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Massage: not all it's cracked up to be?

Just when you think you're all up to date on the latest science regarding getting into shape and keeping your body in a state where you can keep on getting fitter, some researcher comes along and blows your accepted truth out of the water.

We were all led to believe that our bodies need eight glasses of water a day to stay healthy. Turned out that not only is that a myth, but most normal people don't need to take in lots of water unless they live in hot, dry climates or are high performance athletes.

Now they're taking aim at massage.

If you do exercise a lot – whether you run marathons, play soccer or spend a bunch of time in the gym – there's a good chance you've sought out the services of a registered massage therapist. You were probably told that getting a massage after hard exercise will increase blood flow to your aching muscles and flush out waste products like lactic acid, the stuff the experts say causes that burning sensation in your muscles.

If you've ever suffered an exercise injury and seen a physiotherapist or a sports therapist, you've probably been told that. Go to the website of the Canadian Sport Massage Therapists Association and they'll tell you the same thing.

Well, a couple of researchers at Queen's University in Kingston beg to differ.

Kinesiology and Health Studies professor Michael Tschakovsky and Vicky Wiltshire, a student working towards her masters degree in kinesiology, say they decided to look at this topic because there's no scientific evidence backing up that claim. Their findings will be presented at the annual American College of Sports Medicine conference in Seattle, Wash., later this month.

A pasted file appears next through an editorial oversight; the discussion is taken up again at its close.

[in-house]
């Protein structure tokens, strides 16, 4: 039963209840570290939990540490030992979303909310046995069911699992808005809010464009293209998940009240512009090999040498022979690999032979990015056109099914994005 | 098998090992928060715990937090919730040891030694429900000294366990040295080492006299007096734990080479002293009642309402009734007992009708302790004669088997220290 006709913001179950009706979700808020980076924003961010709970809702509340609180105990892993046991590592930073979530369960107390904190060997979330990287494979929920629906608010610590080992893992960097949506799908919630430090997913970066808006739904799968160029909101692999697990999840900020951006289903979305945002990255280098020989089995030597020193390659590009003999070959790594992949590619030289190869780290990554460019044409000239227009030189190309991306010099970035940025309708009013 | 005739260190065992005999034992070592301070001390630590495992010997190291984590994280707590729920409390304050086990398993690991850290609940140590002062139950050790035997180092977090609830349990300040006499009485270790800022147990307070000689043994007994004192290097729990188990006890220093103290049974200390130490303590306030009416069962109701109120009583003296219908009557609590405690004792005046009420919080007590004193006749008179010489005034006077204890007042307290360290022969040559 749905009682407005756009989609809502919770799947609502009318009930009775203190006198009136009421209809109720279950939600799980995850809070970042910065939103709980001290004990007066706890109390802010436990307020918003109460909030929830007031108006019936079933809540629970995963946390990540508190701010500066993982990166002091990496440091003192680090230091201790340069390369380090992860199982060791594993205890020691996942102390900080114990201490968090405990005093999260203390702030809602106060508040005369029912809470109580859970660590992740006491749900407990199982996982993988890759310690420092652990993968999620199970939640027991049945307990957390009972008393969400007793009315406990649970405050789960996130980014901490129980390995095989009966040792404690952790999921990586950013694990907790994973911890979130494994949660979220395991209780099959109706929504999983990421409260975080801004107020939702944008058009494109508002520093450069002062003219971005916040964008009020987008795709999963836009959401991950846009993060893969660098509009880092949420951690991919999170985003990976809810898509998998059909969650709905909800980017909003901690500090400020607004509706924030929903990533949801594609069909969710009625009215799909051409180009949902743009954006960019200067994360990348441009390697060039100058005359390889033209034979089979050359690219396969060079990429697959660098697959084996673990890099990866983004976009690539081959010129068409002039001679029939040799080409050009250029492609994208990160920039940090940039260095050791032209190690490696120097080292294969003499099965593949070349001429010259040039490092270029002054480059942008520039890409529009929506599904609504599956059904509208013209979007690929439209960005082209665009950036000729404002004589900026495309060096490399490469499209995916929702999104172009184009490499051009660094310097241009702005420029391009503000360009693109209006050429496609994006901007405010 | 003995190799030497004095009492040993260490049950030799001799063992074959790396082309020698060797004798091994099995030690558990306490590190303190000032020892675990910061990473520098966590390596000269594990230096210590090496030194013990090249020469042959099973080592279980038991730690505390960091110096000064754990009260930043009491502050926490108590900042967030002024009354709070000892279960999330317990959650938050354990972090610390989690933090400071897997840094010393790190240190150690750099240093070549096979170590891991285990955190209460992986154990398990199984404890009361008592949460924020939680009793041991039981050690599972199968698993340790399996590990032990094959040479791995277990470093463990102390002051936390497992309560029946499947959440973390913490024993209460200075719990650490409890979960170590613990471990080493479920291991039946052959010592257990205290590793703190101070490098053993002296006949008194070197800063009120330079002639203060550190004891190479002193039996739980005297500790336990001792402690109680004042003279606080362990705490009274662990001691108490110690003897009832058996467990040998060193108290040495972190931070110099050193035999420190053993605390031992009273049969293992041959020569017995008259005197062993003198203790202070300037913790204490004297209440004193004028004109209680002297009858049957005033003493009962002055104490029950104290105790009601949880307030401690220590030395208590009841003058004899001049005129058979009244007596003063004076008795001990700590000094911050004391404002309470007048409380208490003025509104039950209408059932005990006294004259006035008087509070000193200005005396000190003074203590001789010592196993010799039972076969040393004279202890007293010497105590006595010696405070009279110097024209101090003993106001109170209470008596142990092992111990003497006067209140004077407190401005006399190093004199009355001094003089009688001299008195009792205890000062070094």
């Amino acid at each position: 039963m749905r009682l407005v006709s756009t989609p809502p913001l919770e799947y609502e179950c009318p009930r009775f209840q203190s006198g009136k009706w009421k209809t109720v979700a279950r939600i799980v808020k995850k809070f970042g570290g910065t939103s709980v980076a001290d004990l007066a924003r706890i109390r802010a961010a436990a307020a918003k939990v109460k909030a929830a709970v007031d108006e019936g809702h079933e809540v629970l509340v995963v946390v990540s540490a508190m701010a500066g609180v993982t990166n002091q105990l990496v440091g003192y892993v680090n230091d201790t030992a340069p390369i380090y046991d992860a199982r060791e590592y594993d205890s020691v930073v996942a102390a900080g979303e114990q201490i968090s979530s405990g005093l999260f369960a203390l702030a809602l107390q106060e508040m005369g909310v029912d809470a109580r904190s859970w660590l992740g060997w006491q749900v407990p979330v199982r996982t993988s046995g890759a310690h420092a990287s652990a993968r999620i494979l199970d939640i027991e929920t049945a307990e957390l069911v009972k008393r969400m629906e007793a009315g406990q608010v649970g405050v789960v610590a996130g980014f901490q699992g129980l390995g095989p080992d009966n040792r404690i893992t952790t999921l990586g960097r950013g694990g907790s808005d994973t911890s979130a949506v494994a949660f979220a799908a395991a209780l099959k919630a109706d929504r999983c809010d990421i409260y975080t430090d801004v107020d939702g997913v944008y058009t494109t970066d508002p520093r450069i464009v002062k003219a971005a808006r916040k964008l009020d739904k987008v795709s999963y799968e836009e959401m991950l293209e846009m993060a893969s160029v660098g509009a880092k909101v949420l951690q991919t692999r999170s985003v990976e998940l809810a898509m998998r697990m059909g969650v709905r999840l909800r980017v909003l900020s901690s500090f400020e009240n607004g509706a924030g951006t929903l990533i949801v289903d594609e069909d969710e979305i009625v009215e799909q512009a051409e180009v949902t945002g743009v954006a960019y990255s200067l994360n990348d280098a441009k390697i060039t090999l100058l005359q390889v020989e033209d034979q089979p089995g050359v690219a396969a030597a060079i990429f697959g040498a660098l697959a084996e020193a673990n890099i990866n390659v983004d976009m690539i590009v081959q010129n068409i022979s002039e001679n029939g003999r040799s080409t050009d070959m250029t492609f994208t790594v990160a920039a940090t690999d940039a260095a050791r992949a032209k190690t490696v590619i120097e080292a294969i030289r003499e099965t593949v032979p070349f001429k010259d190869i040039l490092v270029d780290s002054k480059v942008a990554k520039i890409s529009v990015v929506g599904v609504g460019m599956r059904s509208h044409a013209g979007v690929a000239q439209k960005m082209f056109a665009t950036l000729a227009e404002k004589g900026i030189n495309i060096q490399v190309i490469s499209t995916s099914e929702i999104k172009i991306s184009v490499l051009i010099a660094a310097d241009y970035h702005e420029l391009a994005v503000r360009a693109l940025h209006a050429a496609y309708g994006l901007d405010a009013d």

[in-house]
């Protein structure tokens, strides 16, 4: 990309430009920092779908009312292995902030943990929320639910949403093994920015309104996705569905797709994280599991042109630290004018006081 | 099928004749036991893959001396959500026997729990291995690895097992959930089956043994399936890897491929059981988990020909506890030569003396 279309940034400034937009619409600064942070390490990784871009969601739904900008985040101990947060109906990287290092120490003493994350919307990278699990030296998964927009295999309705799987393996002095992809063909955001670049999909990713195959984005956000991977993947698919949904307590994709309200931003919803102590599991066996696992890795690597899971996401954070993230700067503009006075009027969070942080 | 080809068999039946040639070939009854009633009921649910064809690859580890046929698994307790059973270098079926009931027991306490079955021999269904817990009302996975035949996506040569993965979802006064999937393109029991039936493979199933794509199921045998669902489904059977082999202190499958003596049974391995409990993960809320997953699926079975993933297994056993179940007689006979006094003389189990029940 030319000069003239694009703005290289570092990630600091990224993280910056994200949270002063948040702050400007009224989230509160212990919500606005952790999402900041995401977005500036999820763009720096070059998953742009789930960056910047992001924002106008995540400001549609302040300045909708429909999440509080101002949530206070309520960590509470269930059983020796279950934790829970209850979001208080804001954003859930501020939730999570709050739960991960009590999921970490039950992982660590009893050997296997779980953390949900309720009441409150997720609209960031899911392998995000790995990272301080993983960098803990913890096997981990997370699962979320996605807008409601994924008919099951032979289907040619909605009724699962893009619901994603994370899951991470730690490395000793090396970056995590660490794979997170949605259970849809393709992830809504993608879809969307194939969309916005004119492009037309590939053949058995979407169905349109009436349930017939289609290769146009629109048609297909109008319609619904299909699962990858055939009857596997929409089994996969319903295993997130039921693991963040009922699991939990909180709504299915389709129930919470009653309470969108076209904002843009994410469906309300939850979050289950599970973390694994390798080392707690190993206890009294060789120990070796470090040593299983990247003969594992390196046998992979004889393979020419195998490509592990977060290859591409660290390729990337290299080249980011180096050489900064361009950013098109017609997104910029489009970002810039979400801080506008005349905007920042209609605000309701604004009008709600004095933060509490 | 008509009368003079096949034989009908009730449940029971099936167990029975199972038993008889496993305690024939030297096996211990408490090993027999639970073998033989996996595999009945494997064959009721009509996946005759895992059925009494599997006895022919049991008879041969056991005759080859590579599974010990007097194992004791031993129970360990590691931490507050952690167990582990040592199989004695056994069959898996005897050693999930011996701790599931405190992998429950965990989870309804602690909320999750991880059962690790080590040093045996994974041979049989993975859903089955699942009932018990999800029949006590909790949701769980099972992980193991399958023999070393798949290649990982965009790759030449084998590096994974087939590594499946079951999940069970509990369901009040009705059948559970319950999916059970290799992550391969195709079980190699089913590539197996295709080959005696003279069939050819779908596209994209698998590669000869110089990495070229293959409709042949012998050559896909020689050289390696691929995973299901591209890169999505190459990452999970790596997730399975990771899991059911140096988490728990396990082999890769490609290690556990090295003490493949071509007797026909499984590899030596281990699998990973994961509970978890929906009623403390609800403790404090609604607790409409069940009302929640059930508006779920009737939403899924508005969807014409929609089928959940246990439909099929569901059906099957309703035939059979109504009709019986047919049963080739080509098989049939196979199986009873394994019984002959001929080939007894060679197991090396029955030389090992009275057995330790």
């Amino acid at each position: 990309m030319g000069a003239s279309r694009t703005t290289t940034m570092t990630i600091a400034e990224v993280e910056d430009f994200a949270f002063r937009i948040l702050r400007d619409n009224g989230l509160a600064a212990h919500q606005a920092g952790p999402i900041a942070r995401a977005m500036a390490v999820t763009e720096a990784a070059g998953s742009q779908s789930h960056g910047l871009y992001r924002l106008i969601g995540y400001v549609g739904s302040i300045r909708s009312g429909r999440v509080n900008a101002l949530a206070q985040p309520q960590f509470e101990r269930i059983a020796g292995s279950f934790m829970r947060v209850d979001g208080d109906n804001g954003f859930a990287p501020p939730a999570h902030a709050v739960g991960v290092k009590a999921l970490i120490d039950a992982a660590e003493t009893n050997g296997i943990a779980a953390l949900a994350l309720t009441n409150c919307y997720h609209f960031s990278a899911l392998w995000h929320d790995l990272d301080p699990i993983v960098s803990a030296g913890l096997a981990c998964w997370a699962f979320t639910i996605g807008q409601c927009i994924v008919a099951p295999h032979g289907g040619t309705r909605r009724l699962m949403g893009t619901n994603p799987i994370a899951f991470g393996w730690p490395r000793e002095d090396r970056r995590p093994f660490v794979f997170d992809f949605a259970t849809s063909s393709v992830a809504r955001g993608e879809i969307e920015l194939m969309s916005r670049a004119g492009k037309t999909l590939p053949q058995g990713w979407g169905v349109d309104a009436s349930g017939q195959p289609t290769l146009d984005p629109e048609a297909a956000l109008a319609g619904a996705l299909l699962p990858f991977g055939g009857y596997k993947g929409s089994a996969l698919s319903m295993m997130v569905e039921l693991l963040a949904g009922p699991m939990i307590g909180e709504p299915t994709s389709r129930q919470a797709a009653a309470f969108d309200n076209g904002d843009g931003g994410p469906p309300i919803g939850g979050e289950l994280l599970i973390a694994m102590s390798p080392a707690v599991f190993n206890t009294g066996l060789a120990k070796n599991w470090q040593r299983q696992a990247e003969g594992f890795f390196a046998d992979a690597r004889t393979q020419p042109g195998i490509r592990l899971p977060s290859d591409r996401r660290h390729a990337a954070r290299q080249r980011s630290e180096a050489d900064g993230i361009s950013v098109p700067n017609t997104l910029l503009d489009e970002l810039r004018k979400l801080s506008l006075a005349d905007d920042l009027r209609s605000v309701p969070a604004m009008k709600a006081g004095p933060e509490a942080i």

Tschakovsky and Wiltshire had 12 healthy undergraduate male students do isometric handgrip exercises for two minutes. They measured forearm blood flow and lactic acid buildup every 30 seconds for 10 minutes immediately after the exercise period. The measurements were taken during rest, massage and "active recovery" (easy exercise).

They found that during massage, not only was there was no increase in blood flow or in flushing of waste materials from the muscles, there was actually a decrease in blood flow which hindered the removal of waste from the muscles.

So massage isn't helpful?

"What we're saying with this research …it's not that massage isn't good," Tschakovsky told me. "It's just that the common perception that it increases blood flow and helps in the removal of lactic acid isn't correct."

A lot of runners I know – including me – were convinced the theory was correct. My routine was to book a massage a few days before a marathon – made me feel like a racehorse raring to go - and a few days after, which I thought helped those still sore muscles feel better so I could get back out there and start getting ready for my next race sooner.

Tschakovsky says he's done the same thing – gone for a massage after soccer tournaments.

"Certainly it makes me feel better and it makes me feel as if my muscles are going to work better. It's just that it's not because of these claimed reasons."

Tschakovsky says if massage does improve performance and help you recover more quickly, science has yet to prove how it works. On the other hand, science has not proven that massage hinders performance and recovery.

The bottom line?

"It feels good, that's the truth of it. A lot of performance is psychological-based so if you feel better, if you feel you're in a better situation to do something, it probably has the ability to affect performance."

Oh and that lactic acid stuff? Turns out it's been getting a bad rap may be a myth too.

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